• Describe differences in the types of resources used in different geographic contexts in various parts of the world (e.g., the use of wood or animal dung versus electricity or natural gas as a cooking fuel, the use of electrical appliances versus doing household chores by hand).
    • Describe the size and effect on the environment of the ecological footprint of an US school student versus a young person living in a rural area of a developing country.
    • Describe how cultures value things differently in terms of resource use (e.g., Old Order Amish choose not to use petroleum and electricity, Muslims and Jews choose not to use pork as a food source, many cultures around the world choose not to use insects as food source).

    Location and Distribution of Resources

    2. The formation and spatial distribution of types of resources

    Therefore, the student is able to:

    A. Describe the physical processes that influence the formation and therefore spatial distribution of renewable, nonrenewable, and flow resources, as exemplified by being able to

    • Explain how physical processes played a role in the formation and location of nonrenewable resources such as coal, petroleum, and diamonds.
    • Describe the physical conditions necessary to generate electricity from flow resources (e.g., water, geothermal, solar, wind) and then identify on a US map potential locations for the generation of electricity from these flow resources.
    • Describe the physical processes that support the quantity and quality of renewable resources and how the resulting distribution may make them more or less useful.

    B. Explain the location and uses of major resources in the world, as exemplified by being able to

    • Construct a map that identifies the ten leading petroleum-producing countries and the ten leading petroleum-consuming countries and then identify where overlap occurs.
    • Identify countries in which resources (e.g., fossil fuels, minerals, agricultural products) are the primary source of export earnings and describe the advantages and disadvantages of this interdependency.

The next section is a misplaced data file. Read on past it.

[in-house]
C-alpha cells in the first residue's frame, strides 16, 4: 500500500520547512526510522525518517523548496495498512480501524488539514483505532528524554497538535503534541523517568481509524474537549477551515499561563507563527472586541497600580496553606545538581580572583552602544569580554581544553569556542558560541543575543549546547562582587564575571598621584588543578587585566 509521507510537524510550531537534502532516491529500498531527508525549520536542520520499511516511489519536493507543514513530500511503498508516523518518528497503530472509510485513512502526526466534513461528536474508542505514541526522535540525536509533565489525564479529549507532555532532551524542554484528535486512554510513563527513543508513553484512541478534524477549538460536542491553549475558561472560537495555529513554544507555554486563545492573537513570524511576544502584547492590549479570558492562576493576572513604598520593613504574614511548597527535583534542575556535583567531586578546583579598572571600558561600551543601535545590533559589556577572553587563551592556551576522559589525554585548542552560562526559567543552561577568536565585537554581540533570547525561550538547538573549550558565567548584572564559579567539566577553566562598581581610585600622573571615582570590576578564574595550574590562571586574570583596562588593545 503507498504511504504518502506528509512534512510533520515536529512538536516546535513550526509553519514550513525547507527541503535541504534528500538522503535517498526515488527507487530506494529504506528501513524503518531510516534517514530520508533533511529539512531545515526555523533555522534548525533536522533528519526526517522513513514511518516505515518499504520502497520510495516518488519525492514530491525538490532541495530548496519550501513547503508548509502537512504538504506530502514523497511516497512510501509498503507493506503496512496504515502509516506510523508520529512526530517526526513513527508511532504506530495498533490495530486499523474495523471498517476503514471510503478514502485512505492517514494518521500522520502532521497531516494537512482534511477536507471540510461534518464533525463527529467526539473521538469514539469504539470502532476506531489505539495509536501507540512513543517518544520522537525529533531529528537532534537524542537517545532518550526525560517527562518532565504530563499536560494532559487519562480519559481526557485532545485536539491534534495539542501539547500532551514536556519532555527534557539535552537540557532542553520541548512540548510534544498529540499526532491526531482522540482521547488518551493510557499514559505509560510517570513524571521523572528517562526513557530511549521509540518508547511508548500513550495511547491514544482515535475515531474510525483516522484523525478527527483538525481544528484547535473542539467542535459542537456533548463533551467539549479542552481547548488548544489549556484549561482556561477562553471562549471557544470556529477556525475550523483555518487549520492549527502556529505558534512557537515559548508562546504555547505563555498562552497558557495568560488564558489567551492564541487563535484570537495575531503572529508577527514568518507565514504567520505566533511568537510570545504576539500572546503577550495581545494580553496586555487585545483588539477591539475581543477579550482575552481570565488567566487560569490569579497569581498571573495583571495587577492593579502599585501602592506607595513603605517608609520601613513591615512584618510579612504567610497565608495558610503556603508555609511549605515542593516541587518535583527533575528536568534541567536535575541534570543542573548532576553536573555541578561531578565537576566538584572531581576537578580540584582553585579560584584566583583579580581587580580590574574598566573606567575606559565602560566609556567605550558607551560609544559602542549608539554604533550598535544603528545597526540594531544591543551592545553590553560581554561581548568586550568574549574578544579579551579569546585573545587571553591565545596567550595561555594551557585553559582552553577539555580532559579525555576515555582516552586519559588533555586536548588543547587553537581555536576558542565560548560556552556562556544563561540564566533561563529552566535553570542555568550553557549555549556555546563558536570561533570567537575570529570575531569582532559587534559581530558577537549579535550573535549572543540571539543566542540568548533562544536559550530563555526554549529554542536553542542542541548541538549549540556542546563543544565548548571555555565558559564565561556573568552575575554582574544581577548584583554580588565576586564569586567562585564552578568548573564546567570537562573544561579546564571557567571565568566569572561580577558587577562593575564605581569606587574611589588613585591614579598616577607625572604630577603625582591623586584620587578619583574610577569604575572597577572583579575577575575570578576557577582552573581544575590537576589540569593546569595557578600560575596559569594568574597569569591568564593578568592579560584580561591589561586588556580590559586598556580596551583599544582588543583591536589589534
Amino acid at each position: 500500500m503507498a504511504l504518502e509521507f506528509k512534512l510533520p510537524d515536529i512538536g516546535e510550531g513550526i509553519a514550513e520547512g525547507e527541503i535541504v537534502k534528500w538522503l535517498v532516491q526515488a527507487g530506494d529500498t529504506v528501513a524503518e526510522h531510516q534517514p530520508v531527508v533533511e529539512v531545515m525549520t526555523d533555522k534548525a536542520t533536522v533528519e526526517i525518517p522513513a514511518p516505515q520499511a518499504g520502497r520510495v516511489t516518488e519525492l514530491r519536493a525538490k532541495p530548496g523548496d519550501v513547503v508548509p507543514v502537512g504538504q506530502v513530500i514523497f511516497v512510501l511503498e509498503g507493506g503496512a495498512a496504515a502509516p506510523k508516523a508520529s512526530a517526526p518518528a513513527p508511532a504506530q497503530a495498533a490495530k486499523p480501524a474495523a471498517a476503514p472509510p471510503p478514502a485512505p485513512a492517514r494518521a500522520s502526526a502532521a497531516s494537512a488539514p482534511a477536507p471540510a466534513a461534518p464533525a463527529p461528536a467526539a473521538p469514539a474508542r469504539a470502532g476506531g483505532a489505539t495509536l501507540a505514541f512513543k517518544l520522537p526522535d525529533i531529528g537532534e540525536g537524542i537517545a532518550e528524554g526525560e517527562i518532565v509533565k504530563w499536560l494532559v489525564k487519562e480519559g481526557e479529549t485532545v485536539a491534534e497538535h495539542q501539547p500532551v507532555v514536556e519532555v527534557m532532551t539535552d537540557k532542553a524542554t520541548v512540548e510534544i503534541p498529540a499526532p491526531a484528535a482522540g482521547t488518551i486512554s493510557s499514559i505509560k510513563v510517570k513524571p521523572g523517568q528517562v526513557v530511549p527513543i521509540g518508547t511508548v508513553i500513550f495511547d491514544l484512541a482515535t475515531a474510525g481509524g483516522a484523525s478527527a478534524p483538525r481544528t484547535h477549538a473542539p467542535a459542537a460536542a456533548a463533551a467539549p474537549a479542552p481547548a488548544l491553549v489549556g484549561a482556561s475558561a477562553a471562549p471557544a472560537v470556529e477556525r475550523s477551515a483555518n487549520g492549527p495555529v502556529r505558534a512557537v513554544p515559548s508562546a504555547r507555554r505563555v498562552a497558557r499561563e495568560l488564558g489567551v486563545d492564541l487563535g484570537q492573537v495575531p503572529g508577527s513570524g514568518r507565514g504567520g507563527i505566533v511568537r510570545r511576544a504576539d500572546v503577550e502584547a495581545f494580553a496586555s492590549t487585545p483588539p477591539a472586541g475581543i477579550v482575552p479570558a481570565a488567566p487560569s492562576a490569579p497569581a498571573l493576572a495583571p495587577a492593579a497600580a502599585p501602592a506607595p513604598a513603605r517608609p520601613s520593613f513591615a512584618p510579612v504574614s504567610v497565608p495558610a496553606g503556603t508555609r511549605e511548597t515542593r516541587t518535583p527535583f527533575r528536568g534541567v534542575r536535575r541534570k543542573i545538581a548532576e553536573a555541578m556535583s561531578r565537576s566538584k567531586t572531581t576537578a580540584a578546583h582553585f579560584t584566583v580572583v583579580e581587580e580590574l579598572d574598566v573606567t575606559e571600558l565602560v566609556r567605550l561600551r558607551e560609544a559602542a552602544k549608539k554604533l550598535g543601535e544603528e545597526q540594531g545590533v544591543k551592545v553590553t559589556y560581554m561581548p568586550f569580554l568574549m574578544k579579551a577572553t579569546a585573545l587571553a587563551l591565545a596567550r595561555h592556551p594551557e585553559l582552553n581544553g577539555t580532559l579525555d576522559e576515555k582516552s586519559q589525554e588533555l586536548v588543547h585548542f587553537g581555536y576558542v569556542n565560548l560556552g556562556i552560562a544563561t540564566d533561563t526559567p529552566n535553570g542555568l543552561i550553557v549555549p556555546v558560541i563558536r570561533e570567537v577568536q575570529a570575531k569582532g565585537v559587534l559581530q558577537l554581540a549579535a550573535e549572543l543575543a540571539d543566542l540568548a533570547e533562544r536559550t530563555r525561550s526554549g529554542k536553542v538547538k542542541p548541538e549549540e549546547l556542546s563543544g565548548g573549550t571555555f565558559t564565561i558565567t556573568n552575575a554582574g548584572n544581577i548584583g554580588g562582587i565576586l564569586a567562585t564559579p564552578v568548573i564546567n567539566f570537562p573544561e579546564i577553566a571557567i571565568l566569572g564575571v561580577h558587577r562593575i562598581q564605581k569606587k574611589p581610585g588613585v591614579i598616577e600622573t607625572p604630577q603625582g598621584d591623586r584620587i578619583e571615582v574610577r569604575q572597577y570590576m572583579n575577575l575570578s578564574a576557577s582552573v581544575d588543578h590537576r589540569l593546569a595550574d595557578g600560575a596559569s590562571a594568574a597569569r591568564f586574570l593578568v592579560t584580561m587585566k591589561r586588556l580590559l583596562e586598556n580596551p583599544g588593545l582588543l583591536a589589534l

• Describe different types of vegetation used in biofuel production (e.g., corn, sugarcane, switch grass) and identify countries that have or can have an abundance of vegetation that may be used for this type of fuel source.

    Sustainable Resource Use and Management

    3. Humans can manage resources to sustain or prolong their use

    Therefore, the student is able to:

    A. Explain how renewable resources can be continuously replenished through sustainable use, as exemplified by being able to

    • Describe and explain how sustainable management techniques can be applied in farming, forestry, and fishing (e.g., soil banks and contour plowing, sustainable timber harvesting practices, aquaculture).
    • Describe and explain how international agreements or policies provide for limited and therefore sustainable fishing practices (e.g., whale harvesting, tuna harvesting, seasonal fishing limitations).
    • Explain how petroleum-based consumer products can be replaced by renewable resources (e.g., plastic bags, eating utensils, diapers replaced by corn- or bamboo-based materials).

    B. Explain how humans can use technology to prolong the supply of nonrenewable resources and utilize flow resources, as exemplified by being able to

    • Construct a world map showing energy consumption per capita and describe how the use of alternative energy technologies may change the spatial patterns of energy consumption.
    • Explain how the development and use of technological advances, such as hybrid engines in cars, can extend the supply of nonrenewable resources.
    • Explain how the development of new technologies can maintain or prolong the supply of nonrenewable resources (e.g., deep-water ocean drilling platforms, advanced oil recovery techniques for oil-shale deposits).
  • The student knows and understands:

    Types and Meanings of Resources

    1. The meaning and use of resources change over time

    Therefore, the student is able to:

    A. Explain the relationship between the quest for resources and the exploration, colonization, and settlement of different regions of the world, as exemplified by being able to

    • Describe the Columbian exchange of plant and animal resources and explain how this exchange changed patterns of food consumption around the world (e.g., the introduction of cattle and beef consumption throughout the Americas, the introduction of potatoes as a staple food across northern Europe and parts of Asia, the introduction of corn as a staple food across southern Africa).
    • Identify different types of resources (e.g., precious metals, spices, animal products) that drove the 15th- to 20th-century European process of exploration and colonization in North America, Africa, and Asia, and explain how this process influenced the spatial distribution of European colonies on those continents.